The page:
The finest of the best is a diamond of the color D. Getting it entails obtaining something genuinely remarkable, uncommon, and priceless. It entails making a significant financial commitment that won’t decrease over time.

Therefore, don’t hesitate to buy such an amazing diamond if your budget permits it.

When is a D color diamond NOT a good choice?

Purchasing a D color diamond is not always the best course of action.

First off, if you want to place a D color diamond in yellow or rose gold, there is no need to even consider doing so. The diamond will still appear somewhat tinted due to the metal’s pink or yellow tone.

Second, it makes more sense to spend more money on the elements that genuinely count the most, like the diamond’s cut and carat weight, if your budget is tight.

Famous D color diamonds

The world’s most costly and well-known white diamonds, shrouded in secrecy and mystique, often have a color grading of D.

The Centenary Diamond

D color 2

The third-largest diamond produced by the Premier Mine is the Centenary diamond. It weighs 274 ct and has a color grade of D, which is the highest in the Colorless series. Since it was displayed in rough form during the De Beers Consolidated Mines Centennial Celebration on May 11, 1988, it has been dubbed the Centenary Diamond. It wasn’t until 1991 that it was unveiled in its complete form, though.

De Grisogono Diamond and Emerald Necklace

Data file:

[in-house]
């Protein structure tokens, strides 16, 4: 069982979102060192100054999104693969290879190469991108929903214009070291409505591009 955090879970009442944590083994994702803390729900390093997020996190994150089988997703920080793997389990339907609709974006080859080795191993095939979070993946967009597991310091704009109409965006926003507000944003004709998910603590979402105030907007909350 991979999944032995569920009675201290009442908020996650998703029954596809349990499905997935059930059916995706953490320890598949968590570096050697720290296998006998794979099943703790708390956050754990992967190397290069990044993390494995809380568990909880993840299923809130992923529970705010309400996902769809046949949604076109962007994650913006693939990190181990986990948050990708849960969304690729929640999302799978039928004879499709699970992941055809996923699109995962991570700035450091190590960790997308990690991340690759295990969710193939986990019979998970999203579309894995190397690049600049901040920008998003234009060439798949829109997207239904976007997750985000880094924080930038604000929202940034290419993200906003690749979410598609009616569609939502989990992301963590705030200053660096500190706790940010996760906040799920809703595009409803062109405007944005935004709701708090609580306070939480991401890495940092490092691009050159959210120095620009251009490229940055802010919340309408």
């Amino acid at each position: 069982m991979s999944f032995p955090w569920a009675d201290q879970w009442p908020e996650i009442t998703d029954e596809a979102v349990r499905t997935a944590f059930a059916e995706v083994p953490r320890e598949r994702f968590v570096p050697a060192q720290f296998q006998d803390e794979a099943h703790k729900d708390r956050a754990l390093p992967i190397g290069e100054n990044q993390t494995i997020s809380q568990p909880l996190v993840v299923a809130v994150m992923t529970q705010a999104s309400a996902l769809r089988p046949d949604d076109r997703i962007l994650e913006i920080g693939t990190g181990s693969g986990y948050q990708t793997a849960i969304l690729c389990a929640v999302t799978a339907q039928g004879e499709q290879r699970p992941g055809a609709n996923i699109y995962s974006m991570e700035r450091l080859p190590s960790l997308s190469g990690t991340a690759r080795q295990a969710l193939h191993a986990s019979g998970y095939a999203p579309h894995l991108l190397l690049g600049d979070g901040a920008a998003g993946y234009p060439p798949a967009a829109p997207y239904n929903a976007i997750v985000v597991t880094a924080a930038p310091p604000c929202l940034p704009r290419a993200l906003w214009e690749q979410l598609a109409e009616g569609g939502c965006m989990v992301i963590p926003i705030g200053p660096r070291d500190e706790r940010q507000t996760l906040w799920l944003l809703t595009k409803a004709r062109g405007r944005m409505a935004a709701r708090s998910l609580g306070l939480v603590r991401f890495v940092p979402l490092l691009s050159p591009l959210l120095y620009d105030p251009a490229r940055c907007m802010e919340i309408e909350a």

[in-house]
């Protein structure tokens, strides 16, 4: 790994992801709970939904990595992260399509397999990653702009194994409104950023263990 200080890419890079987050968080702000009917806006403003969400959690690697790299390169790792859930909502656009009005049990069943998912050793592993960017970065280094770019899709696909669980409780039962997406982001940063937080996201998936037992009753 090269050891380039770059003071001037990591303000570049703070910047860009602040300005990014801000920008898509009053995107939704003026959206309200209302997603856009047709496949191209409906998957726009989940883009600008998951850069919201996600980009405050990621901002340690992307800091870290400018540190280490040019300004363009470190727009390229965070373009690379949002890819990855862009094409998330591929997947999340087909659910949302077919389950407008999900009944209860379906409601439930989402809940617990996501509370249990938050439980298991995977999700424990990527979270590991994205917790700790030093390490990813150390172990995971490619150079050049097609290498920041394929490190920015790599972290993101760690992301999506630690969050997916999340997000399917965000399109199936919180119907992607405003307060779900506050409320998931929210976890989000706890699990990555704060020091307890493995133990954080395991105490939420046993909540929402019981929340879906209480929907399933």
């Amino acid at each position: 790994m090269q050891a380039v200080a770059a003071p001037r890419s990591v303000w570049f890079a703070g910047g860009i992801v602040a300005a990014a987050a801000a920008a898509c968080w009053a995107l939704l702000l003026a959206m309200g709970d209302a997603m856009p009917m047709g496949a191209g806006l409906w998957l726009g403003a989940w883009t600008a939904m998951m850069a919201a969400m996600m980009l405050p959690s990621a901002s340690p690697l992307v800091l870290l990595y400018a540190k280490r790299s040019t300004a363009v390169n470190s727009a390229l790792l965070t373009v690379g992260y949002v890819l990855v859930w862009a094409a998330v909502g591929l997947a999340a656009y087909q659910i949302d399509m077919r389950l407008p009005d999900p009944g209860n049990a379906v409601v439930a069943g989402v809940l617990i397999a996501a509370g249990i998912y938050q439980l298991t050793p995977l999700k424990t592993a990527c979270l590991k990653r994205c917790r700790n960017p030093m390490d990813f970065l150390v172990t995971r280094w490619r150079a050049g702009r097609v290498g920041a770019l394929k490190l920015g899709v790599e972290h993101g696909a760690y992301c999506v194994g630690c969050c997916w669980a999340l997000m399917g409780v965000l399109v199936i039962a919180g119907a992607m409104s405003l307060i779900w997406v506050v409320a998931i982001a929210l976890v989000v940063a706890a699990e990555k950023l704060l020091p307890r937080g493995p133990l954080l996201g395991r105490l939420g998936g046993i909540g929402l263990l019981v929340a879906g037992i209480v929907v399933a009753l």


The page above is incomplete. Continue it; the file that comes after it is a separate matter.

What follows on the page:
Former de Grisogono owner Fawaz Gruosi once worked hundreds of emeralds and diamonds into an exquisite necklace (the centerpiece being a 163.41 ct D color, perfect diamond).

The Winston Legacy

D color 3

This 234-carat raw diamond, found in a De Beers mine in Jwaneng, Botswana, yielded this flawless pear-shaped stone, weighing 101.73 carats in D. Before the “perfect diamond” was put up for sale, it took almost two years to cut and polish. Christie’s termed it so.

The Ultimate emerald-cut Diamond

D color
D color 1

The Ultimate Diamond, a flawless 100 carat emerald cut diamond, is regarded as a natural miracle. The whitest and clearest stone imaginable is the D flawless type lla stone.

The Star of the Season Diamond

1995 saw the release of The Star of the Season Diamond. Sheikh Ahmed Hassan Fitaihi of Saudi Arabia purchased this 100.10 ct D Flawless diamond, setting the record for the most expensive jewelry at the time.


Diamonds with a D color grade have an extremely striking, uncommon frosty white color. Based on the color features, these diamonds are regarded as the finest of the best.

Purchasing a diamond, however, is always about striking a balance between the well-known four factors: color, cut, clarity, and carat weight. This implies that there are other qualities to consider besides color.

It all comes down to your preferences and financial situation in the end. Buy a D color diamond if you have the chance, as they will also have excellent other qualities!